We aren’t hoping for enough.
We aren’t dreaming big enough.
We have been taught to place our faith and our trust in lesser things.
We have been told that miracles don’t happen, mistakes last forever, and that sin is unforgivable and people can’t change.
Worst of all, we are taught to either ignore death and treat it like it’s never going to happen, or we are taught to fear it like it is the ultimate end.
We aren’t hoping for the heavenly vision anymore. We aren’t dreaming of eternity. We aren’t talking about death and resurrection as being real parts of our future. We have been taught to settle for less; and we have settled for less. We have settled for material comforts and earthly power. We have settled for the empty promises of politicians. We have settled for trying to save ourselves and not looking to God for salvation.
We aren’t hoping for enough.
We aren’t dreaming big enough.
Sure, it is ok to have little hopes along the way. I hope for my cakes to rise in the oven. I hope for the traffic to be moving on the Southern State Parkway. I even have hopes about what happens in my country on November the 3rd. But let me say this, if you think that the fate of the world rests on one election; if that is where your hope ends, then you need to dream bigger and you need to hope for more. If the name of one of those two individuals on the top of the ballot this week has been on your lips this year more than the name of Jesus, then maybe you want to take a minute and think about what and who you are really hoping for. If you have given more money to a political campaign than you have given to your church, then whose kingdom are you really working for? If you care more about changing someone’s vote than you do changing their heart, then what are you really hoping for? Maybe you aren’t hoping for enough. Maybe you aren’t dreaming big enough.
We all do it. We all fall into the trap of dreaming for and hoping for lesser things. That is why it is so important that the church continues to talk about this crazy hope of eternity and this amazing dream of God saving his people from the great ordeal. The world will always need to be reminded that ordeals come and go, just like kings and queens and plagues and presidents, but God lasts forever.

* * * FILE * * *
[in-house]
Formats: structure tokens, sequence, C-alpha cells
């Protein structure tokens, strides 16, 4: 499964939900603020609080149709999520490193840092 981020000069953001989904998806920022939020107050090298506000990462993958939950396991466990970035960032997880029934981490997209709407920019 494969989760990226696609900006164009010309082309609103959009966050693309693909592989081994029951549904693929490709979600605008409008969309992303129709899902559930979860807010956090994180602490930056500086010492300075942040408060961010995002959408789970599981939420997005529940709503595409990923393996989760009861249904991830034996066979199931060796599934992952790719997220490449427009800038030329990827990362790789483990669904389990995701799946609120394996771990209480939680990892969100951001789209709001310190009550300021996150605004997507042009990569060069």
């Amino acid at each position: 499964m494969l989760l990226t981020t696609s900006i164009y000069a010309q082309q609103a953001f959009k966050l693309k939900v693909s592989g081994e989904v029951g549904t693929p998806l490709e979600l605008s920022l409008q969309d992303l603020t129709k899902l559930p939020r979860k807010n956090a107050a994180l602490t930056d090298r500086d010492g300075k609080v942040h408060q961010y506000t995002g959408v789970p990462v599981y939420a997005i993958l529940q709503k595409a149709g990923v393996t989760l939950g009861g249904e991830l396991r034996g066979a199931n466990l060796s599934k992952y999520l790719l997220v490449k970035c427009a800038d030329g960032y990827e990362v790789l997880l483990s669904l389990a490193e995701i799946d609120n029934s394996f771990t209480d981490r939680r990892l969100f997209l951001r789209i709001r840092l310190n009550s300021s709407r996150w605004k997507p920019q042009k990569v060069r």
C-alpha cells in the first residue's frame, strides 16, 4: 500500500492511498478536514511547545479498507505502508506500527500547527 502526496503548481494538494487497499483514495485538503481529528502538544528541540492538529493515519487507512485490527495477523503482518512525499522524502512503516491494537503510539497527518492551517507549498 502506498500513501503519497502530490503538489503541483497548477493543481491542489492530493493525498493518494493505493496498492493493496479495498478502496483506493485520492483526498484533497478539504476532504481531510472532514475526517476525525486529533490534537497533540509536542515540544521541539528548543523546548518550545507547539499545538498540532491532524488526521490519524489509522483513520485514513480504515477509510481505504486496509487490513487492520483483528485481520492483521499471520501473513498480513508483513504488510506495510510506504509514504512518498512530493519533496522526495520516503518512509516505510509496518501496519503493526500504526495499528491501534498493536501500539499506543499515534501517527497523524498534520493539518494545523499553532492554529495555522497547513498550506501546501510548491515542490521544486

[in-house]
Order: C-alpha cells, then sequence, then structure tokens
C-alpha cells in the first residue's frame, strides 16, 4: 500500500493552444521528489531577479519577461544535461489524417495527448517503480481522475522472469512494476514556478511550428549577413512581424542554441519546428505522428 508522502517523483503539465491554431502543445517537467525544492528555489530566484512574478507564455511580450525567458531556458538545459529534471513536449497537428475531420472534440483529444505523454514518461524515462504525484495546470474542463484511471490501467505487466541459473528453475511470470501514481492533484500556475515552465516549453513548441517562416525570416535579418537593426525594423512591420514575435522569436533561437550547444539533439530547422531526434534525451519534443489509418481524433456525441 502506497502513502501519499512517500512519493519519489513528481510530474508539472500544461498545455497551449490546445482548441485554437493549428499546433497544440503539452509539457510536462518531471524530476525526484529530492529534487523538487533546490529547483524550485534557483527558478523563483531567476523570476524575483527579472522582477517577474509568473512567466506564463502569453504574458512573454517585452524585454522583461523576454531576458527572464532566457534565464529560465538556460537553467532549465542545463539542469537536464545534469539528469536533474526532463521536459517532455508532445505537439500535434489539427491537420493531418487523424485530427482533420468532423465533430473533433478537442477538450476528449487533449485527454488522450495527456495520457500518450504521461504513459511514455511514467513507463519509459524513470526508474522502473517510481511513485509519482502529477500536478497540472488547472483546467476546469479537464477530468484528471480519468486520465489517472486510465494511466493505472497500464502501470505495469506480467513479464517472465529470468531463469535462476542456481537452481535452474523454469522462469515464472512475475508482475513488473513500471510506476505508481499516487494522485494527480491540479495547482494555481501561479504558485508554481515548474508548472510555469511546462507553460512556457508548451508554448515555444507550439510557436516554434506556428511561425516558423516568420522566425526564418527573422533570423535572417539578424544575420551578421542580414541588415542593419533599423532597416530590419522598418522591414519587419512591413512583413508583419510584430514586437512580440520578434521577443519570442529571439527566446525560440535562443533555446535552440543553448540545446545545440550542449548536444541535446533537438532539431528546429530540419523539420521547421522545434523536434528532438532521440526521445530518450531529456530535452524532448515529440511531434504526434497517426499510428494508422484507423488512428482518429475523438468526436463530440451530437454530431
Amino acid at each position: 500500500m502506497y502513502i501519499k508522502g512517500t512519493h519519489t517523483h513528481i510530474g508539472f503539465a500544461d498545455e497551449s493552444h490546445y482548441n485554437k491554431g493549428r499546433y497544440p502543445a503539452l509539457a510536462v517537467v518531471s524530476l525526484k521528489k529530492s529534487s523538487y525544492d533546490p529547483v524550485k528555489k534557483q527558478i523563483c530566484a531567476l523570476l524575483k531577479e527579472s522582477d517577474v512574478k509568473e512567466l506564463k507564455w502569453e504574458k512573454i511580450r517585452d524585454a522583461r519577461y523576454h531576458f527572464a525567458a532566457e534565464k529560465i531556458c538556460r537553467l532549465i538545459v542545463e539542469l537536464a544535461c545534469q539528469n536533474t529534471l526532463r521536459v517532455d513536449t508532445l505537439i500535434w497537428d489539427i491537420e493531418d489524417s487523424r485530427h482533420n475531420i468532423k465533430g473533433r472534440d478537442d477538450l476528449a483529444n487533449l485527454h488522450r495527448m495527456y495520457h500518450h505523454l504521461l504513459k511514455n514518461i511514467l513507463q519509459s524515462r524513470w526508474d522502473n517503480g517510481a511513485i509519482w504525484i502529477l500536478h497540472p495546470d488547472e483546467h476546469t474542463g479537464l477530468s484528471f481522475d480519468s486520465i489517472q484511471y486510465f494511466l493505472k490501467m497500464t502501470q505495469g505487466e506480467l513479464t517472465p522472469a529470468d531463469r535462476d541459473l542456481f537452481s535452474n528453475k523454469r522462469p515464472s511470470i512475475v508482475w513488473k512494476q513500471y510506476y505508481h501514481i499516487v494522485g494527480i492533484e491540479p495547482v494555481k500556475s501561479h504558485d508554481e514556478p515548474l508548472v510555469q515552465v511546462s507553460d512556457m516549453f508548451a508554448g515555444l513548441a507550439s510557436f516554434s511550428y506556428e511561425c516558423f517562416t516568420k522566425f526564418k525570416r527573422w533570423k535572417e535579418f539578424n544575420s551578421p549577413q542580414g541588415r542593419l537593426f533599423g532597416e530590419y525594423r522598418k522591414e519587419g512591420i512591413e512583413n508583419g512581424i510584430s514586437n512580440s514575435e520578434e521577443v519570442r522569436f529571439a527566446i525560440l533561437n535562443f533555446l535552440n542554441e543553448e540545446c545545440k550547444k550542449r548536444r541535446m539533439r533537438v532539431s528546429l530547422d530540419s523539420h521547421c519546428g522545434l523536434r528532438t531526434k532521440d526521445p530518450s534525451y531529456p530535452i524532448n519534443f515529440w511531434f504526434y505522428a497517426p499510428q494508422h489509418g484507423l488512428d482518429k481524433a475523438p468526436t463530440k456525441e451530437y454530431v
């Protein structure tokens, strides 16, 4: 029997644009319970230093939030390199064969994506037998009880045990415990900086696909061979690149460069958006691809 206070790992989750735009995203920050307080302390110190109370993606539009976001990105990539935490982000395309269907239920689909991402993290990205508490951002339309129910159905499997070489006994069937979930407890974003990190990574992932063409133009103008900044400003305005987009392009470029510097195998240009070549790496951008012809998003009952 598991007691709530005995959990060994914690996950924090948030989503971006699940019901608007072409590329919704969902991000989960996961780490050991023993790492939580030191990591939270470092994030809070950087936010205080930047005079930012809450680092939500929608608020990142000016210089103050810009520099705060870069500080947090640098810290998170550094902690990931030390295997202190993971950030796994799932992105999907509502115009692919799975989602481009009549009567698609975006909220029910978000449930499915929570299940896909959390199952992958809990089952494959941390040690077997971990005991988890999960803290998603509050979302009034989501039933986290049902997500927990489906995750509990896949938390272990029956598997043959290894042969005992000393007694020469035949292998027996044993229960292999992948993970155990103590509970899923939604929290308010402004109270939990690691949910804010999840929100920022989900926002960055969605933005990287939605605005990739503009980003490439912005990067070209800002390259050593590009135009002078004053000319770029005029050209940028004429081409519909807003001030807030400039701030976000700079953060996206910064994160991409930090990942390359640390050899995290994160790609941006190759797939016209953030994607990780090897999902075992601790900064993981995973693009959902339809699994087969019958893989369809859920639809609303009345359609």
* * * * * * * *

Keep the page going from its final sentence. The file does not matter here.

So let’s place our faith and our hope, first and foremost in God. Let’s make sure that we spend more time thinking about God’s laws than we do the laws of this world. Let’s spend more time thinking about the vision or the revelation of hope that God has given us, and less time worrying about every little ordeal that comes into our lives along the way. Let’s dream bigger. Let’s hope for more. And yes, let’s make sure that we are working to share this amazing hope we have with the world.
In a minute, I am going to bless these pledge cards that are going to be sent out this week. If you don’t get one, call me or email me, I will make sure you get one. I am blessing them, because when you decide that your hope really is in God, and when you give and I mean really give, to make sure that that hope is shared with others, well that’s like spitting in the devil’s face. That is telling 2020 and every other great ordeal where it can go, because you have a hope, and a belief and a dream and a vision and a revelation that is bigger than your tears and bigger than any temporary pain or disappointment. You have a hope that is eternal.
The saints that we celebrate today, they are people that held on to that vision and held on to that hope, more than anything else. Our ancestors needed that hope and our children will need it too. So by all means, go and vote, and do whatever you feel called to do to make the world a better place, but don’t forget to send me your pledge cards too, because we Christians have been given a revelation of hope and we have been charged to share it with the world. And the revelation is this:
When the dust has settled, when the tears have been dried and the robes have been washed clean, the people gathered before the throne are only going to have one thing to say:
Salvation belongs to our God!